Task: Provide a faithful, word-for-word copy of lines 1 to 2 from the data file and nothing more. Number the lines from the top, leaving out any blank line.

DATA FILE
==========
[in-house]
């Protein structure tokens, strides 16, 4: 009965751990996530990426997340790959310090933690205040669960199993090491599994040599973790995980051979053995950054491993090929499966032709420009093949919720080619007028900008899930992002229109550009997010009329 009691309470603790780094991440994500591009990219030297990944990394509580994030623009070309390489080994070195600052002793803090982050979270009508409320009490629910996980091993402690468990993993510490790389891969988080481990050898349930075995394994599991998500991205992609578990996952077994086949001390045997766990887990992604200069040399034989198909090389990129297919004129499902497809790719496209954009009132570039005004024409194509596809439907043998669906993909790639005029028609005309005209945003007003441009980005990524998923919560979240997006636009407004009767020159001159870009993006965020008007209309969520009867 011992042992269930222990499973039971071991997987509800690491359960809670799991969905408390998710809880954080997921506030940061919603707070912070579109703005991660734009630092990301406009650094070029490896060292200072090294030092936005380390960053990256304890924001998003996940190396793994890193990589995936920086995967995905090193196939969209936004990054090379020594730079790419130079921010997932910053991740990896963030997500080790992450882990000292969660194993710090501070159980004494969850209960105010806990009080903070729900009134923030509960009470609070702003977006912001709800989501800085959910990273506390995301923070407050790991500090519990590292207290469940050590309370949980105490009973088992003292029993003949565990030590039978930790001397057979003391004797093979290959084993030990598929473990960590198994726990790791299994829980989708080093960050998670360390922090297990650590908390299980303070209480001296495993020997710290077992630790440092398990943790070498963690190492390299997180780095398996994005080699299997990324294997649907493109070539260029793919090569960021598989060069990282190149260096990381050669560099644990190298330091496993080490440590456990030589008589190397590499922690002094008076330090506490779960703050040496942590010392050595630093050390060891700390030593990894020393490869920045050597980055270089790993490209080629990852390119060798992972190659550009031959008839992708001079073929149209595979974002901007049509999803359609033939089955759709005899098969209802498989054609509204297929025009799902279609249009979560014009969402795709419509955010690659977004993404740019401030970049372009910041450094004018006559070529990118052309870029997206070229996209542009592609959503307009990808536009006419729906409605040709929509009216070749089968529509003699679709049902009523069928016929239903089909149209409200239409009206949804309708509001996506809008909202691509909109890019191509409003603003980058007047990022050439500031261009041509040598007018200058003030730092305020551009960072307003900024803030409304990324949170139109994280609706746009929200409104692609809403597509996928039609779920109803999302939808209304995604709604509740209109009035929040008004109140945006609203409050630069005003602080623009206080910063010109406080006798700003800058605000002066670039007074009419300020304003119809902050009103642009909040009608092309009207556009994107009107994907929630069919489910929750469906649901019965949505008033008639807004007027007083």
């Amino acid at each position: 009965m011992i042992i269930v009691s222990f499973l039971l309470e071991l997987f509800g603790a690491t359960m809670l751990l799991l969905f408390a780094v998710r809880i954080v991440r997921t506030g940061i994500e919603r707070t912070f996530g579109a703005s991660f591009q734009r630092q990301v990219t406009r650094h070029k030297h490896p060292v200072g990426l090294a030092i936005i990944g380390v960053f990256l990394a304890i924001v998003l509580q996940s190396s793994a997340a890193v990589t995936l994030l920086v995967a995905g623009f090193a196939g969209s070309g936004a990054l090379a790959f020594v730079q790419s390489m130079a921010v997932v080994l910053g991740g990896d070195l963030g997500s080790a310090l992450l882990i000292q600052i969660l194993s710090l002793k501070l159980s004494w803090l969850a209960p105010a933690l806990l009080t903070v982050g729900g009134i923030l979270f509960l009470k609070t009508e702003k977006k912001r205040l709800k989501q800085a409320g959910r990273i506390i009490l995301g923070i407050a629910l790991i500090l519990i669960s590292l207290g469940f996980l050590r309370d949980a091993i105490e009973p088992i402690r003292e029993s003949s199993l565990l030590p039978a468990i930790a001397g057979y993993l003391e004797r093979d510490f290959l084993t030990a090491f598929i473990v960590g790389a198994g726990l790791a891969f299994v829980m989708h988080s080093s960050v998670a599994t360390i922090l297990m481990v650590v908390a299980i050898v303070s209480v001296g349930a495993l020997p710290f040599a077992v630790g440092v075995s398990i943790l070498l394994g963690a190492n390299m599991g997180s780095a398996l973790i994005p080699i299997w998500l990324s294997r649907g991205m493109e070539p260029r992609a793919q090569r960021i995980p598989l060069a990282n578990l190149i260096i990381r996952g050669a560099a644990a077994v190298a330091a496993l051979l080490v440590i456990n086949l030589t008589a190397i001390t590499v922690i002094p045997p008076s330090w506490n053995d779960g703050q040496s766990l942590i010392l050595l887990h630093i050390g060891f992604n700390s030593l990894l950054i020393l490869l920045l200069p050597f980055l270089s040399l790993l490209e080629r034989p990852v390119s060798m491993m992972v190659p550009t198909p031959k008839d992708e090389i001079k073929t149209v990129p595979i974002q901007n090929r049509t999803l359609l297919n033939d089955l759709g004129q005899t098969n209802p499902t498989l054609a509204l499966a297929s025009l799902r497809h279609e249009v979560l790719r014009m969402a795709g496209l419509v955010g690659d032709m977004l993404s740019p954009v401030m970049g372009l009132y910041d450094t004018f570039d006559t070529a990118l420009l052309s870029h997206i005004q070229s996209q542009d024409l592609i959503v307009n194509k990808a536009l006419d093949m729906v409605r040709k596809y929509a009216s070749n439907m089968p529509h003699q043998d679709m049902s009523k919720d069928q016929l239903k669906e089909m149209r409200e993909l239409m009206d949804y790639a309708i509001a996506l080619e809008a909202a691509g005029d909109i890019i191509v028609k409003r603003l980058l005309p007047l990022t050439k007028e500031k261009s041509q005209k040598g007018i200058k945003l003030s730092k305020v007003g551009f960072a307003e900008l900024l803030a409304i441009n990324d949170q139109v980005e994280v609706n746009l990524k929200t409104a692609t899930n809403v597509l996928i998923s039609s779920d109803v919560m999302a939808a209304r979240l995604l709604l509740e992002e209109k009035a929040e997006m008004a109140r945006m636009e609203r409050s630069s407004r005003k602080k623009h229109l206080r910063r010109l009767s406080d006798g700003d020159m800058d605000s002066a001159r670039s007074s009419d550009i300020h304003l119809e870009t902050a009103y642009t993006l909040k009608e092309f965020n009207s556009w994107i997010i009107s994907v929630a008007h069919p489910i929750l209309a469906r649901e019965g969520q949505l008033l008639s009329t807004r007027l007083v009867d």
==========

[in-house]
């Protein structure tokens, strides 16, 4: 009965751990996530990426997340790959310090933690205040669960199993090491599994040599973790995980051979053995950054491993090929499966032709420009093949919720080619007028900008899930992002229109550009997010009329 009691309470603790780094991440994500591009990219030297990944990394509580994030623009070309390489080994070195600052002793803090982050979270009508409320009490629910996980091993402690468990993993510490790389891969988080481990050898349930075995394994599991998500991205992609578990996952077994086949001390045997766990887990992604200069040399034989198909090389990129297919004129499902497809790719496209954009009132570039005004024409194509596809439907043998669906993909790639005029028609005309005209945003007003441009980005990524998923919560979240997006636009407004009767020159001159870009993006965020008007209309969520009867 011992042992269930222990499973039971071991997987509800690491359960809670799991969905408390998710809880954080997921506030940061919603707070912070579109703005991660734009630092990301406009650094070029490896060292200072090294030092936005380390960053990256304890924001998003996940190396793994890193990589995936920086995967995905090193196939969209936004990054090379020594730079790419130079921010997932910053991740990896963030997500080790992450882990000292969660194993710090501070159980004494969850209960105010806990009080903070729900009134923030509960009470609070702003977006912001709800989501800085959910990273506390995301923070407050790991500090519990590292207290469940050590309370949980105490009973088992003292029993003949565990030590039978930790001397057979003391004797093979290959084993030990598929473990960590198994726990790791299994829980989708080093960050998670360390922090297990650590908390299980303070209480001296495993020997710290077992630790440092398990943790070498963690190492390299997180780095398996994005080699299997990324294997649907493109070539260029793919090569960021598989060069990282190149260096990381050669560099644990190298330091496993080490440590456990030589008589190397590499922690002094008076330090506490779960703050040496942590010392050595630093050390060891700390030593990894020393490869920045050597980055270089790993490209080629990852390119060798992972190659550009031959008839992708001079073929149209595979974002901007049509999803359609033939089955759709005899098969209802498989054609509204297929025009799902279609249009979560014009969402795709419509955010690659977004993404740019401030970049372009910041450094004018006559070529990118052309870029997206070229996209542009592609959503307009990808536009006419729906409605040709929509009216070749089968529509003699679709049902009523069928016929239903089909149209409200239409009206949804309708509001996506809008909202691509909109890019191509409003603003980058007047990022050439500031261009041509040598007018200058003030730092305020551009960072307003900024803030409304990324949170139109994280609706746009929200409104692609809403597509996928039609779920109803999302939808209304995604709604509740209109009035929040008004109140945006609203409050630069005003602080623009206080910063010109406080006798700003800058605000002066670039007074009419300020304003119809902050009103642009909040009608092309009207556009994107009107994907929630069919489910929750469906649901019965949505008033008639807004007027007083």